Now, I’m not saying this gun is too big to carry. I got a holster for it from JM Custom Kydex and I attached that to my Phlster Enigma. I’ve been carrying it around for the last few days and it’s a great combo. It will work just fine as a carry gun. But the XD-E is also roughly the same length, width, and height as a Sig P365 XL with an optic mounted. And the Sig holds four more rounds and has a half inch more barrel, and it’s a couple of ounces lighter. That’s a lot to give up just to get a double action trigger.
Despite the size, the XD-E still had the potential to win over DA/SA fans. But there are some clues here to indicate Springfield was definitely not targeting the enthusiast crowd. For instance, take a look at the safety/decocker. The way it works on this gun is that you press down to decock the hammer and it pops back to the fire position. You can carry it like that, or you can push the lever up to the safe position. Or you can carry it with the hammer cocked and the safety on like a single action only.
That’s a lot of options. But most DA/SA fans don’t want options. We want a decocker without a safety. The DA trigger *is* the safety. If the manual safety lever is there, it can always get engaged accidentally in the holster, so we have to get in the habit of sweeping off the safety on the draw stroke. Like a lot of modern safeties, this one is positioned too far back and it doesn’t have a decent shelf to catch your thumb on. Without better ergonomics or the option of a decock-only version, this is a deal-breaker for a lot of DA/SA fans.
What I suspect happened here is that somebody at Springfield (or maybe at the Croatian company that actually makes the guns) conducted a survey and found that lots of first-time gun buyers would be more likely to consider an XD if it had a manual safety. That’s a pretty common request with inexperienced shooters. They might not know much about what they’re actually looking for, but they expect a gun to have some kind of manual safety lever. So the men in suits at Springfield looked around and saw that there was a hammer-fired gun in the works and told the engineers to make sure that gun has a manual safety.
I’m sure it didn’t go down exactly like that. But based on Springfield’s marketing materials from when the XD-E first came out, they were definitely targeting new shooters. They highlight how easy the gun is to rack. How easy the controls are to use. But a DA/SA with a manual safety is probably the least user-friendly action type for a shooting novice.
The final nail in the coffin was the XD branding. Obviously, they’ve had a lot of success with that brand name, but within certain circles of the shooting world, the XD series has a questionable reputation, at best. For today, it’s not really important whether that reputation is fair or true. The fact remains that a lot of people believe XDs are unreliable.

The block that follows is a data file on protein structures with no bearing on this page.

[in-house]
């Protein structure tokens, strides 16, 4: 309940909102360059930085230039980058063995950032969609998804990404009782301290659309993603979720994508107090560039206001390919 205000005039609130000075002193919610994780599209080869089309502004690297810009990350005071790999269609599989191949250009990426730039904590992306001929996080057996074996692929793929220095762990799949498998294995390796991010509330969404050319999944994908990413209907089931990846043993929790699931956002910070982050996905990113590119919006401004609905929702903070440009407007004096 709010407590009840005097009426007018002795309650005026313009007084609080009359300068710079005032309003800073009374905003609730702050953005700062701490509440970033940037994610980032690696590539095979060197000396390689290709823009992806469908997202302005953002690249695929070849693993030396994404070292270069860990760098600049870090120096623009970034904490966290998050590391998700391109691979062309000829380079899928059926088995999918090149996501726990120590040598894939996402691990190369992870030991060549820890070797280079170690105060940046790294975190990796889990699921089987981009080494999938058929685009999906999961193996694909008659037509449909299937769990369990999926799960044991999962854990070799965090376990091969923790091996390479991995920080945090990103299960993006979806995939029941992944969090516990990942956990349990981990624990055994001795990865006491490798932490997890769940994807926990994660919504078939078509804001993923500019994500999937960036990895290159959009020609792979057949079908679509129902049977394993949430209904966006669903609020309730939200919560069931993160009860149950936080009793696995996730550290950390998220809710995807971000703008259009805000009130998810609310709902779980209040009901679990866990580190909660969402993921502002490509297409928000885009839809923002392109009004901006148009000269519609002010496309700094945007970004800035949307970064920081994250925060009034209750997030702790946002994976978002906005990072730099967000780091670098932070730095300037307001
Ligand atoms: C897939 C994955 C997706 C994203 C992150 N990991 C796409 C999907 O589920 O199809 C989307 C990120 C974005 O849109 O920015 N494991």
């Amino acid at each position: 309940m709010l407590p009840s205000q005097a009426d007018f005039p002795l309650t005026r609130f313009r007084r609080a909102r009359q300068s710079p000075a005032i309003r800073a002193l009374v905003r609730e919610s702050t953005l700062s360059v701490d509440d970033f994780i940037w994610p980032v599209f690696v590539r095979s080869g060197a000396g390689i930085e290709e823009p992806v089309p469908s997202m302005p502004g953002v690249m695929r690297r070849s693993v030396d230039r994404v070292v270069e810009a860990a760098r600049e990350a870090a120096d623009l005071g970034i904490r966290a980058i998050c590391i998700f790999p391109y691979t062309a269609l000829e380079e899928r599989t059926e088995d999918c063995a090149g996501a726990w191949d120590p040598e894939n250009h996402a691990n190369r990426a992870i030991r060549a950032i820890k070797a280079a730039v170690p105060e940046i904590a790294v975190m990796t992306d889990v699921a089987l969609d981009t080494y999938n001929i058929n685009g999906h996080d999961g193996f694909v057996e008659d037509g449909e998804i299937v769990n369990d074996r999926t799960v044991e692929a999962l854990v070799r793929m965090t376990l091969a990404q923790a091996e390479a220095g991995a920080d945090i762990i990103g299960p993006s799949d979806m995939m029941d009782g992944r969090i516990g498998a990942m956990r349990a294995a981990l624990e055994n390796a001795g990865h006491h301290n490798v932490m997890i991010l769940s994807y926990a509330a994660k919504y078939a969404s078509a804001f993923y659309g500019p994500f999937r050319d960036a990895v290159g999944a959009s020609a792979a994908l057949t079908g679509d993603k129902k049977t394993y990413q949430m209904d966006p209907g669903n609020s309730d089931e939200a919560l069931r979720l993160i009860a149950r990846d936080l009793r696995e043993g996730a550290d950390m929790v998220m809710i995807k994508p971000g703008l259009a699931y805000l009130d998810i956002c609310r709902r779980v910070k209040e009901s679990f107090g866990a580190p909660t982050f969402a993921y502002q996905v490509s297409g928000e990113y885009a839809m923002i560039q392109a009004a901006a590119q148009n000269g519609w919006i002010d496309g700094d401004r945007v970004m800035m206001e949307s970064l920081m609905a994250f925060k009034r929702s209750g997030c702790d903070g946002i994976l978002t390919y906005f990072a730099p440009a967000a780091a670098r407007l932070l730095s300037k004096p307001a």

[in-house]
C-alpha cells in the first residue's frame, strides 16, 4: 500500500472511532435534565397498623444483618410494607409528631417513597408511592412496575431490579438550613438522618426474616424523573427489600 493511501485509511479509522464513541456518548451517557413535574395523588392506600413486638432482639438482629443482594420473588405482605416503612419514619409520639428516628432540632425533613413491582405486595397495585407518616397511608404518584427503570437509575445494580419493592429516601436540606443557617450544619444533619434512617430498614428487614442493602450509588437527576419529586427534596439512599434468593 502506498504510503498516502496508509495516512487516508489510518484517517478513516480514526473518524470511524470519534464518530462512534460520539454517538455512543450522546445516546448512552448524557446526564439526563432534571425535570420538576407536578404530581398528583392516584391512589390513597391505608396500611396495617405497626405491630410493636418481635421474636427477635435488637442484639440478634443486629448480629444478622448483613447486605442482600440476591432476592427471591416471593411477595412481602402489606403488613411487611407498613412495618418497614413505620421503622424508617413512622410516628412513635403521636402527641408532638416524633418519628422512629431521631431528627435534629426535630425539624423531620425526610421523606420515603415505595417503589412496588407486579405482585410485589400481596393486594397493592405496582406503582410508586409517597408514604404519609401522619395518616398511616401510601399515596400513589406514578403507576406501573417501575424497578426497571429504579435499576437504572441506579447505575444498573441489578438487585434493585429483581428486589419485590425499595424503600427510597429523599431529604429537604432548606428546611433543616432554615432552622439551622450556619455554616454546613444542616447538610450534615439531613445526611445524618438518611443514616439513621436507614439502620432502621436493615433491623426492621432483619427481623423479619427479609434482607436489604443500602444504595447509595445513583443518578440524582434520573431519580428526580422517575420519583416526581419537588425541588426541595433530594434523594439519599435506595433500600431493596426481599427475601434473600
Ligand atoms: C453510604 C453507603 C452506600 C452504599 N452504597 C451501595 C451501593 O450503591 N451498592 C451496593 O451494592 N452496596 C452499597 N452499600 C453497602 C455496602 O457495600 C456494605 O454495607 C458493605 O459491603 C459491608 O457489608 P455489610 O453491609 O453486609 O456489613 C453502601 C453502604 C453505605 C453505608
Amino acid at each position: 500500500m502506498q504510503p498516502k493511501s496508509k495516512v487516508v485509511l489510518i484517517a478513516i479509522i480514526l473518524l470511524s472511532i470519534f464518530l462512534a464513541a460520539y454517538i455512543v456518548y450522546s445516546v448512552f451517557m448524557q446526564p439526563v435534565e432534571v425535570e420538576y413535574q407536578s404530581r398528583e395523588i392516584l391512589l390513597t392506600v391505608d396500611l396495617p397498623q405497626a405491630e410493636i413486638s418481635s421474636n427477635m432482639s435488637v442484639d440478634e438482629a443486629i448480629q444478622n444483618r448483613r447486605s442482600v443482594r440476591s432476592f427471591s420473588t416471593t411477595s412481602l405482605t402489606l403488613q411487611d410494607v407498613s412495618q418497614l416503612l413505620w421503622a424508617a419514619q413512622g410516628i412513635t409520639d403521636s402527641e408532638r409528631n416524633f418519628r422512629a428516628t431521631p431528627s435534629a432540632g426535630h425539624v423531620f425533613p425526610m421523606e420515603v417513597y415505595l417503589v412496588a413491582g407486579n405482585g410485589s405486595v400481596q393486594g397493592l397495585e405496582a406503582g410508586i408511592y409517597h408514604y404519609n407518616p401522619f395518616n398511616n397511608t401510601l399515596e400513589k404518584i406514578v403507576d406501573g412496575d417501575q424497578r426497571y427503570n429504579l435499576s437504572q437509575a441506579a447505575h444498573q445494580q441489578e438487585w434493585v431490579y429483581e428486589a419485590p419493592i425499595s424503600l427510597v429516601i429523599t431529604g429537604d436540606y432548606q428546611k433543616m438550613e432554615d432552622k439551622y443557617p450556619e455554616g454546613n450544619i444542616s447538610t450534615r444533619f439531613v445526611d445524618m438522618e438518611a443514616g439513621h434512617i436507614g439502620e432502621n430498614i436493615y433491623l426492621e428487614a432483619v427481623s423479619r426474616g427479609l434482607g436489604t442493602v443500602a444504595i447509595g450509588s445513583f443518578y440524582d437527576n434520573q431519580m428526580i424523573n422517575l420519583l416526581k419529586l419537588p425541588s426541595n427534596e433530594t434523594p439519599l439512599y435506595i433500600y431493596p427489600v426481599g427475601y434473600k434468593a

Even though the XD-E is a completely different design, I think that XD branding really poisoned the well. They were able to side-step this problem with the Springfield Hellcat. It is not part of the XD series. I know people who have carried a Hellcat who would never even think about touching an XD. There’s a lot of overlap between DA/SA enthusiasts and shooters who have a negative view of the XD series. Simply giving the gun a different name could have helped generate more interest just like it did with the Hellcat.
How to Make a Better Slim DA/SA
Designing and mass producing a completely new firearm requires a massive effort. It’s expensive. It takes a long time. I am not saying I know how to do all of that better than the people at Springfield Armory. But I do think this is what happens when a gun is designed by a committee rather than by people who are actually excited about a specific concept.
I don’t expect a new pistol to be designed exclusively around what the enthusiast end of the market says they want. That’s not how a company like Springfield makes money. But for a niche product like the XD-E, it would probably help if they didn’t ignore the enthusiast crowd, and that’s exactly what happened here.
If it wasn’t for the manual safety, I would have no problem carrying this Langdon XD-E long-term. It’s pretty easy to shoot for a small 9mm. It’s easy to conceal. And it’s been reliable for the 500-odd rounds I’ve put through it.
The XD-E failed, not because it’s a bad gun, but because it’s not what the general firearms market wanted or what the hardcore DA/SA market wanted.
Personally, I’d like to see a slim 9mm DA/SA from a company that does know how to appeal to smaller niche markets with premium-level products. Bump the price tag to the $1000-1500 range and just throw in all the stuff the DA/SA fans want. Make it optics ready. Decock only. Get the size down and figure out how to do one of those tiny clown-car 10-round magazines.
Make something that resembles a Beretta Cheetah that can fire a respectable cartridge. Or just a Sig P365 with a hammer. I think there are a lot of people who would be willing to pay a premium for a small DA/SA that’s actually done right.
That said, if you’re interested in owning an XD-E, it looks like the distributors still have a lot of them moving through the supply chain for now – at least the 3.3-inch 9mm version. The Langdon Edition is out of stock, but you can still send your XD-E to them for a trigger job.
That’s all I’ve got for now. I’ll see you next time.